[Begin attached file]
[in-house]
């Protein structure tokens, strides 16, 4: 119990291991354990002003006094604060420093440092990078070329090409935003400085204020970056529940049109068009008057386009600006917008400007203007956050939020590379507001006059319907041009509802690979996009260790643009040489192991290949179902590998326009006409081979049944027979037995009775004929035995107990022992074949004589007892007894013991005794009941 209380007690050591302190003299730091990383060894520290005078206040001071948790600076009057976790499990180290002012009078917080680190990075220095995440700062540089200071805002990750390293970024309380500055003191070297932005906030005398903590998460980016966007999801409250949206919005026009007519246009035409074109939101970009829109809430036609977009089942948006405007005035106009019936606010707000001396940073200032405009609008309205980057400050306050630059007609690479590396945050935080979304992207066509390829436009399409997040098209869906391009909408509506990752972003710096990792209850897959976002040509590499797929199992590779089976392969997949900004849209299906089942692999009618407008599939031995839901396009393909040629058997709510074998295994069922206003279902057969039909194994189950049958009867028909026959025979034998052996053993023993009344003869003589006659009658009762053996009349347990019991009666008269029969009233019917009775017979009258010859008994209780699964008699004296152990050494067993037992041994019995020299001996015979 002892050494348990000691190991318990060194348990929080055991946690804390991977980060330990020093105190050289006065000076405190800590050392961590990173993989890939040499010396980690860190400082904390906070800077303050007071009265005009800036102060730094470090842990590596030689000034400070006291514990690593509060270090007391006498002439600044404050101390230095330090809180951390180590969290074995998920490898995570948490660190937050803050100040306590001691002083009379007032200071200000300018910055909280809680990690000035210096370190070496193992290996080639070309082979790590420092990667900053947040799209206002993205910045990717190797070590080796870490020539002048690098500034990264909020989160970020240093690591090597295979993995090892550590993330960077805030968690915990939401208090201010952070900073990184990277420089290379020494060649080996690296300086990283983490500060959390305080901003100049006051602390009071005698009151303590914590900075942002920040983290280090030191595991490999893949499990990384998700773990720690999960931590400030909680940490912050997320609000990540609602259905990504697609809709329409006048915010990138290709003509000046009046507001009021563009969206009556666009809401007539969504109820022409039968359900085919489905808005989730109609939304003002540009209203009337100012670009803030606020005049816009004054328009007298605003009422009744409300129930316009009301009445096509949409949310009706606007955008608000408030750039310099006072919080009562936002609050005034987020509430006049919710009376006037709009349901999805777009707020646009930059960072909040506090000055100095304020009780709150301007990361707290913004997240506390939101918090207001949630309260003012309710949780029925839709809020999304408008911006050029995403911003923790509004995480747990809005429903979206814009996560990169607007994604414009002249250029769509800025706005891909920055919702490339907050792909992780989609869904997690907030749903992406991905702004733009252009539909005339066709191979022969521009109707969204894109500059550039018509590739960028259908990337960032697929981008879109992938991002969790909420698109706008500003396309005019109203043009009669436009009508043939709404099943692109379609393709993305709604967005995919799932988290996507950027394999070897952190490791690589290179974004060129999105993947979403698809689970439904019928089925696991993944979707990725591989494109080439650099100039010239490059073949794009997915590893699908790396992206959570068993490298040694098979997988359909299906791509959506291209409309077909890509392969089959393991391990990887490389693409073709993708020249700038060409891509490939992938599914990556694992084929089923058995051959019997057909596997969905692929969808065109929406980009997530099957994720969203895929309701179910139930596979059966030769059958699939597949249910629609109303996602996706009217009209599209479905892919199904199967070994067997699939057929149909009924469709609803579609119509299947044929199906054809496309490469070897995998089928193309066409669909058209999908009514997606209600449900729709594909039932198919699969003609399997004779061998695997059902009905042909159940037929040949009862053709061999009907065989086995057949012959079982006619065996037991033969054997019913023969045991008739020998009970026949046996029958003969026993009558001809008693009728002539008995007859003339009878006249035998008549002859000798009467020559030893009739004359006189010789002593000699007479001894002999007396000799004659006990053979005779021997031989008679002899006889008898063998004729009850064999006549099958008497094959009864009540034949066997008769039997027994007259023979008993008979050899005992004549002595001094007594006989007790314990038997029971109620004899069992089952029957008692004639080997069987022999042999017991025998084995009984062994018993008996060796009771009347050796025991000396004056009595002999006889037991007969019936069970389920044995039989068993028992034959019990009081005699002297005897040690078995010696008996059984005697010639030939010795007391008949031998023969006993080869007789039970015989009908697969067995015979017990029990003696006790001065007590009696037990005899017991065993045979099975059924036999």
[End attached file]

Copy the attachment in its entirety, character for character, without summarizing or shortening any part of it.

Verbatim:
[in-house]
């Protein structure tokens, strides 16, 4: 119990291991354990002003006094604060420093440092990078070329090409935003400085204020970056529940049109068009008057386009600006917008400007203007956050939020590379507001006059319907041009509802690979996009260790643009040489192991290949179902590998326009006409081979049944027979037995009775004929035995107990022992074949004589007892007894013991005794009941 209380007690050591302190003299730091990383060894520290005078206040001071948790600076009057976790499990180290002012009078917080680190990075220095995440700062540089200071805002990750390293970024309380500055003191070297932005906030005398903590998460980016966007999801409250949206919005026009007519246009035409074109939101970009829109809430036609977009089942948006405007005035106009019936606010707000001396940073200032405009609008309205980057400050306050630059007609690479590396945050935080979304992207066509390829436009399409997040098209869906391009909408509506990752972003710096990792209850897959976002040509590499797929199992590779089976392969997949900004849209299906089942692999009618407008599939031995839901396009393909040629058997709510074998295994069922206003279902057969039909194994189950049958009867028909026959025979034998052996053993023993009344003869003589006659009658009762053996009349347990019991009666008269029969009233019917009775017979009258010859008994209780699964008699004296152990050494067993037992041994019995020299001996015979 002892050494348990000691190991318990060194348990929080055991946690804390991977980060330990020093105190050289006065000076405190800590050392961590990173993989890939040499010396980690860190400082904390906070800077303050007071009265005009800036102060730094470090842990590596030689000034400070006291514990690593509060270090007391006498002439600044404050101390230095330090809180951390180590969290074995998920490898995570948490660190937050803050100040306590001691002083009379007032200071200000300018910055909280809680990690000035210096370190070496193992290996080639070309082979790590420092990667900053947040799209206002993205910045990717190797070590080796870490020539002048690098500034990264909020989160970020240093690591090597295979993995090892550590993330960077805030968690915990939401208090201010952070900073990184990277420089290379020494060649080996690296300086990283983490500060959390305080901003100049006051602390009071005698009151303590914590900075942002920040983290280090030191595991490999893949499990990384998700773990720690999960931590400030909680940490912050997320609000990540609602259905990504697609809709329409006048915010990138290709003509000046009046507001009021563009969206009556666009809401007539969504109820022409039968359900085919489905808005989730109609939304003002540009209203009337100012670009803030606020005049816009004054328009007298605003009422009744409300129930316009009301009445096509949409949310009706606007955008608000408030750039310099006072919080009562936002609050005034987020509430006049919710009376006037709009349901999805777009707020646009930059960072909040506090000055100095304020009780709150301007990361707290913004997240506390939101918090207001949630309260003012309710949780029925839709809020999304408008911006050029995403911003923790509004995480747990809005429903979206814009996560990169607007994604414009002249250029769509800025706005891909920055919702490339907050792909992780989609869904997690907030749903992406991905702004733009252009539909005339066709191979022969521009109707969204894109500059550039018509590739960028259908990337960032697929981008879109992938991002969790909420698109706008500003396309005019109203043009009669436009009508043939709404099943692109379609393709993305709604967005995919799932988290996507950027394999070897952190490791690589290179974004060129999105993947979403698809689970439904019928089925696991993944979707990725591989494109080439650099100039010239490059073949794009997915590893699908790396992206959570068993490298040694098979997988359909299906791509959506291209409309077909890509392969089959393991391990990887490389693409073709993708020249700038060409891509490939992938599914990556694992084929089923058995051959019997057909596997969905692929969808065109929406980009997530099957994720969203895929309701179910139930596979059966030769059958699939597949249910629609109303996602996706009217009209599209479905892919199904199967070994067997699939057929149909009924469709609803579609119509299947044929199906054809496309490469070897995998089928193309066409669909058209999908009514997606209600449900729709594909039932198919699969003609399997004779061998695997059902009905042909159940037929040949009862053709061999009907065989086995057949012959079982006619065996037991033969054997019913023969045991008739020998009970026949046996029958003969026993009558001809008693009728002539008995007859003339009878006249035998008549002859000798009467020559030893009739004359006189010789002593000699007479001894002999007396000799004659006990053979005779021997031989008679002899006889008898063998004729009850064999006549099958008497094959009864009540034949066997008769039997027994007259023979008993008979050899005992004549002595001094007594006989007790314990038997029971109620004899069992089952029957008692004639080997069987022999042999017991025998084995009984062994018993008996060796009771009347050796025991000396004056009595002999006889037991007969019936069970389920044995039989068993028992034959019990009081005699002297005897040690078995010696008996059984005697010639030939010795007391008949031998023969006993080869007789039970015989009908697969067995015979017990029990003696006790001065007590009696037990005899017991065993045979099975059924036999």